AI needs a healthy serving of data to succeed

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The rise of artificial intelligence and machine learning may be making today’s firehose gush of data more manageable, and open up more avenues for bringing out the value from these mountains of data. At the same time, AI needs all the data it can consume, requiring large data sets to function properly. AI and data need each other.

This point was recently brought out by Brigg Patten, writing in CTO Vision, who noted how AI has changed the game in terms of leveraging data insights. “As big data moves to the maturity phase, firms are now looking for ways to combine the scale of AI and the agility of big data processes to bring about an acceleration on the delivery of the much-needed business value,” he states.

Some insurance companies are leading the way in the AI data revolution. Patten cites the ongoing work of MetLife’s Pete Johnson, who states that data empowers AI in several ways. “Machine learning has scaled up,” Johnson is quoted as saying. “Data has made it possible for the development of scaled-up algorithms.” In addition, big data technology “has made it possible for organizations to process large volumes of data in relatively short durations.” Finally, with the availability of huge volumes of data, companies have access to “large datasets that were previously not available. Today, organizations and individuals can access transcription, ICR, image and voice files, logistics data and weather data.”

Those organizations “with the right type and quantity of data has the upper hand over rivals,” Patten states.

Vala Afshar, VP at Salesforce and an industry luminary, also connects the dots between AI and data in a recent article at International Business Times, describing the symbiotic relationship between AI and data. “The most common applications of AI in the business world are around using machine or deep learning to automatically analyze big data,” he states. “This means companies can now better understand what customers want or need, and then automatically deliver recommendations to improve their lives. Importantly, unlike the bots of our imagination, this is something that's available to all organizations today.”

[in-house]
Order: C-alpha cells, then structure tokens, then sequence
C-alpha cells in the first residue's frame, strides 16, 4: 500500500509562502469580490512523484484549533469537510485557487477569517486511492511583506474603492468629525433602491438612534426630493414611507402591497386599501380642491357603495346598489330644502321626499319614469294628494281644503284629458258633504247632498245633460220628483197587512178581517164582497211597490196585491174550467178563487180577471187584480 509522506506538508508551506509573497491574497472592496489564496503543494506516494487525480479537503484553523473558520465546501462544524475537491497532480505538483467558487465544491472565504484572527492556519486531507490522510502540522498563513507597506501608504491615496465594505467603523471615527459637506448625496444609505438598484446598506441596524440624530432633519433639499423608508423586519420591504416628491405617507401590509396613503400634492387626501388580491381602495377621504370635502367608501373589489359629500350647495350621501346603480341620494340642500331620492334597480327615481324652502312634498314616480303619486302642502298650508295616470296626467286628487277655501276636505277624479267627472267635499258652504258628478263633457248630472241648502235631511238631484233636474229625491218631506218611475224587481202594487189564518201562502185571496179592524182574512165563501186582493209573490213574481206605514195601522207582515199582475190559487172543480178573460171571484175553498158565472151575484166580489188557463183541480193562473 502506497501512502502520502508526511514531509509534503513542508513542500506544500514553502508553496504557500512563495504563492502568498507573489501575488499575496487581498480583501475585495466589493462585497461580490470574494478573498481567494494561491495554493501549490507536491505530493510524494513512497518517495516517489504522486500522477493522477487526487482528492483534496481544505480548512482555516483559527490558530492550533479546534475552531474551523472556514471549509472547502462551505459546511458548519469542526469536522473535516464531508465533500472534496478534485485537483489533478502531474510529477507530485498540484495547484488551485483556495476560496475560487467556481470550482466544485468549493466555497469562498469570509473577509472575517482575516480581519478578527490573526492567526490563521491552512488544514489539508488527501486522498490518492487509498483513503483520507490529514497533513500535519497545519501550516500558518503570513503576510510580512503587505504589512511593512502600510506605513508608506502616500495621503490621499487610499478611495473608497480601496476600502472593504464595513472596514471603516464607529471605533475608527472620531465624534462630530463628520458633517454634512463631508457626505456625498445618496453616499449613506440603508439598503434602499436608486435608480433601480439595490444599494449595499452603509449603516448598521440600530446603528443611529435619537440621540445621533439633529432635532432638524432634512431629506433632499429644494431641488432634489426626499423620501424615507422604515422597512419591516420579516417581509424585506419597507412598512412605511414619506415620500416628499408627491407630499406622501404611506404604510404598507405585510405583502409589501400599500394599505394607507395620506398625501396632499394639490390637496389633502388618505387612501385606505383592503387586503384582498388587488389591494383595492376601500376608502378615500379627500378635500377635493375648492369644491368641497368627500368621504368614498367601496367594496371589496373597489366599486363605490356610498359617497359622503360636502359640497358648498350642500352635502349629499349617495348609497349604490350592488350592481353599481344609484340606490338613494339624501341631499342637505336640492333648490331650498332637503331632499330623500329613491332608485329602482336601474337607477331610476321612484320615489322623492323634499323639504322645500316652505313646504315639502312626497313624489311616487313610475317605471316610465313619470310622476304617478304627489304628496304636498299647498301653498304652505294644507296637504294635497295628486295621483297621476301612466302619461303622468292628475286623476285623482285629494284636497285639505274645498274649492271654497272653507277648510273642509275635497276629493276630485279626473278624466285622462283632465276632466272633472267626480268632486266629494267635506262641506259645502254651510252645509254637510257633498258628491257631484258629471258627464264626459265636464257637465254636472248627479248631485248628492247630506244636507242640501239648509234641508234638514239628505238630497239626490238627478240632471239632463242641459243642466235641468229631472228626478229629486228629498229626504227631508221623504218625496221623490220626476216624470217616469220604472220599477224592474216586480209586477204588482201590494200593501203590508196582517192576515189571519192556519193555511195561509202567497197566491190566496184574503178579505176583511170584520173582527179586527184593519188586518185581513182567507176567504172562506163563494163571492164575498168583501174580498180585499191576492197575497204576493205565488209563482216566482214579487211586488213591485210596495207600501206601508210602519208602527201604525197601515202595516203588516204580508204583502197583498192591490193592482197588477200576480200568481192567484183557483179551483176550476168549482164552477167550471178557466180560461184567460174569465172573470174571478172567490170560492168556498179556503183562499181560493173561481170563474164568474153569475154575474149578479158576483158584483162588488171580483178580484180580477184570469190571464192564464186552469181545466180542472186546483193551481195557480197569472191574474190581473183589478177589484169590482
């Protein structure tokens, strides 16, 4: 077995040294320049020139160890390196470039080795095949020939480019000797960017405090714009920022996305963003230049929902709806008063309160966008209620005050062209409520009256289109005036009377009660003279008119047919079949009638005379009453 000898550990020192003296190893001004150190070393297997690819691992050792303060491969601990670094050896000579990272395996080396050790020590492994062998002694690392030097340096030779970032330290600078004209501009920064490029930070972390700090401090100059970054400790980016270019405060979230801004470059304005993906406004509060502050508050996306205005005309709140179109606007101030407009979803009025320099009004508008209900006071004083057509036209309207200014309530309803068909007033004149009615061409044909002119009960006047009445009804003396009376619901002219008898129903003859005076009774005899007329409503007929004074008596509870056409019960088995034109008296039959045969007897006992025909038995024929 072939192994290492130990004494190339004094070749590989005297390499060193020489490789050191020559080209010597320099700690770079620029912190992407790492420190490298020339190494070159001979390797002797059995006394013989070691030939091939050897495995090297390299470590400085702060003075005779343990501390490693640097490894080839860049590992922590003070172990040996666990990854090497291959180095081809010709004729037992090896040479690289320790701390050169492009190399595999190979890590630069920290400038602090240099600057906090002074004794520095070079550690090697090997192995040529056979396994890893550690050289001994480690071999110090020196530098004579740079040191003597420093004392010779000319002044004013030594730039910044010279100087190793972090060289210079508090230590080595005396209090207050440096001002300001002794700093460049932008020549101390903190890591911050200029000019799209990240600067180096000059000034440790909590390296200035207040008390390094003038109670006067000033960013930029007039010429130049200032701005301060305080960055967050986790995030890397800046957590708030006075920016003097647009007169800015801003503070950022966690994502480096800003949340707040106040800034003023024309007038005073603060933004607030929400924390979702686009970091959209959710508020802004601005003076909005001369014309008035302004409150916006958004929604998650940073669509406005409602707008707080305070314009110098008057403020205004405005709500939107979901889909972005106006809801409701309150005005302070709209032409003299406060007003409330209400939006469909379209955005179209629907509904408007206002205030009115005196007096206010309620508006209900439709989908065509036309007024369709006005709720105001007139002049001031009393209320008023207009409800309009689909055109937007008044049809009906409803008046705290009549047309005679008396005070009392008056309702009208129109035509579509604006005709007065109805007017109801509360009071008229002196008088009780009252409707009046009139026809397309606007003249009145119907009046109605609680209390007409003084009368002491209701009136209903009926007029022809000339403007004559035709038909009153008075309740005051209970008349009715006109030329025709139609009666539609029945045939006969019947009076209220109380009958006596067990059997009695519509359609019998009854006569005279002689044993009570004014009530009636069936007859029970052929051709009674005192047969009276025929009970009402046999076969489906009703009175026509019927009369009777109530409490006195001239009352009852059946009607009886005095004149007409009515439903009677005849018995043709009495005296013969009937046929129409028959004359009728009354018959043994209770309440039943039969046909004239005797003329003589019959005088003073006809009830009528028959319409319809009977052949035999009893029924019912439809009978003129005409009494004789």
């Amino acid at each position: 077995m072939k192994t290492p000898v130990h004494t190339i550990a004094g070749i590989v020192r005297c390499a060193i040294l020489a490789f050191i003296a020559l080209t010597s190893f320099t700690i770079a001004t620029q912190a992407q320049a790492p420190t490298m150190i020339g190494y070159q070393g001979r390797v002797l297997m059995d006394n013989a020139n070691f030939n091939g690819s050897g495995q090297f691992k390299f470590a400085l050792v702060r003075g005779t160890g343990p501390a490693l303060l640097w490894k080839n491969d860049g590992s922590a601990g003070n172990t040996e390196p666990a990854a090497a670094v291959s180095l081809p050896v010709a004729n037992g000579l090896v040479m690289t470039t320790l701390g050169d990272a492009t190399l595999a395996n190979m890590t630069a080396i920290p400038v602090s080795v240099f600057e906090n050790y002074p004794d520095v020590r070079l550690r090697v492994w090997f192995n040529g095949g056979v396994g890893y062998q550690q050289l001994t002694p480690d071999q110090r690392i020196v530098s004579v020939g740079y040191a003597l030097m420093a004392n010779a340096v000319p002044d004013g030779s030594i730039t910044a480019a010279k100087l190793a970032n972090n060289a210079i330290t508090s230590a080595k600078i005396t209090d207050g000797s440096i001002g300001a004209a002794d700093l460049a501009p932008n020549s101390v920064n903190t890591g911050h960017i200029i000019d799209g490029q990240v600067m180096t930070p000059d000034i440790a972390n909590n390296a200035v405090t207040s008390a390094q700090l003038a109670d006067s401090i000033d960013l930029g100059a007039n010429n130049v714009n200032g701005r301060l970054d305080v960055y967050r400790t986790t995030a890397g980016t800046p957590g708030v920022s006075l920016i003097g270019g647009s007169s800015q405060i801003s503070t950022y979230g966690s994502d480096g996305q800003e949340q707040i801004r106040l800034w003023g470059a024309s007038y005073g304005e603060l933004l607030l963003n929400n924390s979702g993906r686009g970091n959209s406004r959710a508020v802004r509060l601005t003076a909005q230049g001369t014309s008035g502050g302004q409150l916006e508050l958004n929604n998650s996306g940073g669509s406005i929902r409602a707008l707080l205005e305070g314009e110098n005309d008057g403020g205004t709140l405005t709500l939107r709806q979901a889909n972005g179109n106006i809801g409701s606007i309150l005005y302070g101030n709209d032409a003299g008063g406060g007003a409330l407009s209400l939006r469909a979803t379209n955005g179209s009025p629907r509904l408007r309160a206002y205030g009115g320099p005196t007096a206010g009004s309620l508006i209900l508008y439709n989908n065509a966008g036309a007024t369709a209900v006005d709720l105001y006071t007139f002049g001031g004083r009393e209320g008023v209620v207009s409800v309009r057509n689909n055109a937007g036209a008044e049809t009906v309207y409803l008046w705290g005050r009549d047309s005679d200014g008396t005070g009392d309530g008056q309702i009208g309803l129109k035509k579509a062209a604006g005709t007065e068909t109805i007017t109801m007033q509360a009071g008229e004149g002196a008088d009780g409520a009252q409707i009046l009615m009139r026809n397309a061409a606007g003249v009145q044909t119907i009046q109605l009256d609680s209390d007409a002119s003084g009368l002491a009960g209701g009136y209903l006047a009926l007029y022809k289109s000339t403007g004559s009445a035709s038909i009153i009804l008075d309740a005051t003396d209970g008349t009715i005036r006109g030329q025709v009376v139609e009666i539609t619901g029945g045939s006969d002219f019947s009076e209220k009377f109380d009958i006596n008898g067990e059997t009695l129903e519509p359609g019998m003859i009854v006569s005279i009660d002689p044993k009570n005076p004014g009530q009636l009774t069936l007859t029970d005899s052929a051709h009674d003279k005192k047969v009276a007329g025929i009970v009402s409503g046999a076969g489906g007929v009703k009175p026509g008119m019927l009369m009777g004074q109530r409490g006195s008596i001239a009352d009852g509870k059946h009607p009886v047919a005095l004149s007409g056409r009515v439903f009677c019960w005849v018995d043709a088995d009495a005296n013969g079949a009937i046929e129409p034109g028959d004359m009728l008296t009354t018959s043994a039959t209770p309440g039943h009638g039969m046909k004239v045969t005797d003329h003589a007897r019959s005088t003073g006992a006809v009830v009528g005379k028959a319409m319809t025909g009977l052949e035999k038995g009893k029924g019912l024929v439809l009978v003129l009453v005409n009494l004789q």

To make the most of AI, Afshar urges organizations to move away from old, siloed data. “An important part of preparing to make the most of AI – and supporting the customer journey end-to-end – lies in data consolidation.”

Many organizations “are sitting on mountains of unanalyzed customer data,” says Afshar. “By the time they get round to entering it into their analytics systems and understanding it, it's often already outdated. However, AI relies on up-to-date internal and external sources – including cloud, social, mobile and the Internet of Things (IoT) – to arrive at meaningful and actionable recommendations.”

Businesses need to be ready for this new data, he continues. “This means moving away from separate, disparate legacy systems for different areas and embracing cloud-based technology where unstructured data from systems like IBM Watson can instantly be integrated into your own customer data.” Legacy systems also may complicate things, Patten says. “Traditional computer processors cannot process big data. Big data can best be processed by a GPU database, which has the flexibility needed to handle a significant amount of data of different types.”

AI and machine learning have been around for some decades now, Patten adds. “Lack of datasets of appropriate sizes prevented technologies that would provide meaningful learning and progress. The application of AI and machine learning in business has been facilitated by the ability to access big data.”

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Artificial intelligence